Elizabeth got in the car with Javier Hernandez. But they didn't go to Kuki's Store. They went to Mexico.
The girl recalls: ÔI said, `Where are we going?' and he said `Mexico,' and I said, `Please take me back,' and he said, `No,' and I fell asleep crying. We went to Agua Prieta and stayed in a hotel. At five or six in the morning, he went to the bus stop. I said, `Now where are we going?' and he said, `Mexico City.'"
In Mexico City, Elizabeth and Hernandez lived together in houses with other adults. Their relationship deteriorated. He didn't want me to drink pop," she says. Just Gatorade. He said I'd get fat. If I cleaned and missed a spot, he'd get mad. He didn't like me to cook soup, he said that gets you fat. He wouldn't let me eat chips. No taquitos. No candy. No popcorn. All I can say is he was a party-pooper."
Elizabeth says Hernandez scolded her for shaming" him in front of his friends because she was a lousy cook and housekeeper and she spent too much time hanging out with other kids. He hit me hard with his closed fist," she says. He slapped me."
The girl says she asked to telephone her grandmother, but Hernandez told her that Maria Robles no longer wanted to see her. Once, after Elizabeth pleaded, Hernandez allowed her to telephone her grandmother, but she was instructed not to let on where she was or that she was unhappy. If she disobeyed, she would never see her grandmother again, Elizabeth remembers Hernandez saying.
After five months in Mexico, Hernandez finally agreed to take her home. At the border, Elizabeth, an American citizen, was allowed to pass into Nogales, Arizona. Hernandez, who had no passport, was turned back.
Elizabeth called her grandmother, and Maria Robles rushed to Nogales to pick her up. Then Maria Robles called the police.
What happened during the investigation is under dispute. The police reports indicate that the girl told investigators that she did not want Hernandez prosecuted. The police concluded that the 13-year-old was not held in Mexico City against her will. They also concluded that Elizabeth did not want to cooperate with prosecutors. She says that is not true.
I'll testify against him," says Elizabeth. Any time."
When Javier Hernandez returned to Phoenix, he cooperated fully with police, according to records. He told detectives that Elizabeth pursued" him and planned the trip to Mexico. He also said Elizabeth did not want to be returned to her grandmother, but finally agreed after Hernandez and Maria Robles had several telephone conversations. (Maria Robles says Hernandez called a couple of times but wouldn't tell her where the girl was and never offered to return the girl.)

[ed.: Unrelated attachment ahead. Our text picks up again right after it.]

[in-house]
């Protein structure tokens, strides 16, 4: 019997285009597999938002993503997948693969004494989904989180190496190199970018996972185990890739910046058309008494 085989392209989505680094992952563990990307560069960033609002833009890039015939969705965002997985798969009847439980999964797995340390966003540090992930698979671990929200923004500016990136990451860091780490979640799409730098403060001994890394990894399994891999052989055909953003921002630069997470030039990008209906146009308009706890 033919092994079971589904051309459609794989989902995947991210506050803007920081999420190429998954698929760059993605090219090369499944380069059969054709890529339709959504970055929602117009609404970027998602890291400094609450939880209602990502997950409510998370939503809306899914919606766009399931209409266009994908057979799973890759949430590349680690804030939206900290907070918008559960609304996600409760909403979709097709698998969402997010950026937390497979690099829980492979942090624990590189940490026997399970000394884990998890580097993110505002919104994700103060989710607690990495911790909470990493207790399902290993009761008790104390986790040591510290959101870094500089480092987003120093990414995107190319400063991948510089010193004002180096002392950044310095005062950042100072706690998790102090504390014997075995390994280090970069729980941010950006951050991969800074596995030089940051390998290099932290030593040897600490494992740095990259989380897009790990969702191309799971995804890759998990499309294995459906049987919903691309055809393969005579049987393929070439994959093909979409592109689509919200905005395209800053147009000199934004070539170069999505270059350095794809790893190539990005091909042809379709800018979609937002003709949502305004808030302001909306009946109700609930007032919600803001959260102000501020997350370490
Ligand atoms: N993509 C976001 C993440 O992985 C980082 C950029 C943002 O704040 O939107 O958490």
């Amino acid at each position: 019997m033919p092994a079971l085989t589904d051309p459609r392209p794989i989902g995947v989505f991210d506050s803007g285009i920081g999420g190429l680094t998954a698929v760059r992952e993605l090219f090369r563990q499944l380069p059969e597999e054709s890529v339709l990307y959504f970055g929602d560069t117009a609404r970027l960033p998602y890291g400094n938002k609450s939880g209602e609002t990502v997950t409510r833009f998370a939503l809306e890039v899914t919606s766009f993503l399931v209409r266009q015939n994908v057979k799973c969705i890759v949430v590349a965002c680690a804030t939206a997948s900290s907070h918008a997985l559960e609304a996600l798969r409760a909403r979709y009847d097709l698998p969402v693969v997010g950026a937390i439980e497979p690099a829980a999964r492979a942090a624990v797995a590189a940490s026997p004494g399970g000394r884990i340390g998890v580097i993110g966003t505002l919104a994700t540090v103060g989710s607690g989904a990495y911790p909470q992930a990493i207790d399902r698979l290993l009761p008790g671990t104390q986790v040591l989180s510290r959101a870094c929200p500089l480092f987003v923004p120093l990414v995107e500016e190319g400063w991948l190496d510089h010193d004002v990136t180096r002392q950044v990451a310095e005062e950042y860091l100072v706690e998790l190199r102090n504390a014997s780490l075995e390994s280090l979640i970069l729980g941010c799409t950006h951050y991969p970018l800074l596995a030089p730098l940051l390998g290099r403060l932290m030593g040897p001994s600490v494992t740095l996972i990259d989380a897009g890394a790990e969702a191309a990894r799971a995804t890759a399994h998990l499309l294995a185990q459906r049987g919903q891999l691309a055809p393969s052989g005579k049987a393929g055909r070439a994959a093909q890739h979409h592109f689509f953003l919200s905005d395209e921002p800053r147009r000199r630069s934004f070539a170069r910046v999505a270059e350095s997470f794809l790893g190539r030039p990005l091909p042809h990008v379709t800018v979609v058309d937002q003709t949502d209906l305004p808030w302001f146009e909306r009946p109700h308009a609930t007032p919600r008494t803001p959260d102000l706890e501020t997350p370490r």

As to Elizabeth's accusation that Hernandez hit her, detectives who interviewed the dishwasher wrote: The suspect said he did not hit the victim but only played slapping around with the victim."
As to sex between the 13-year-old girl and the man, the police noted: The suspect did not want to comment on the sexual relations part of the relationship."
Police can send their reports to the County Attorney's Office for either prosecution or for a review that could lead to prosecution. In this case, police asked only for a review. According to police records, deputy county attorney Miles Nelson returned the case to investigators, saying that Hernandez could not be prosecuted on charges of custodial interference or sexual conduct with a minor. The case is muddied by the fact that Maria Robles does not have legal custody of her granddaughter. Elizabeth's natural mother, who had not seen Elizabeth since she was a baby, did not want to press custodial-interference charges, according to police.
FitzGerald, the spokesman for the County Attorney's Office, says there was not enough evidence in the report to prove kidnaping. And sexual abuse charges could not be filed based on events in Mexico, he says.
Deputy county attorney Nelson told police that the Phoenix prosecutor's office might consider filing unlawful imprisonment charges," according to police records. But Tyler Rich, the city prosecutor, refused prosecution because the victim went with the suspect willingly" and the victim was free to come and go [in Mexico City] as she pleased," according to the police report. (The city prosecutor did not return telephone calls seeking comment.)
We never officially turned the case down," says FitzGerald. We turned the case back to the Phoenix police for possible further investigation. We said the case was not there, based on the information they gave us."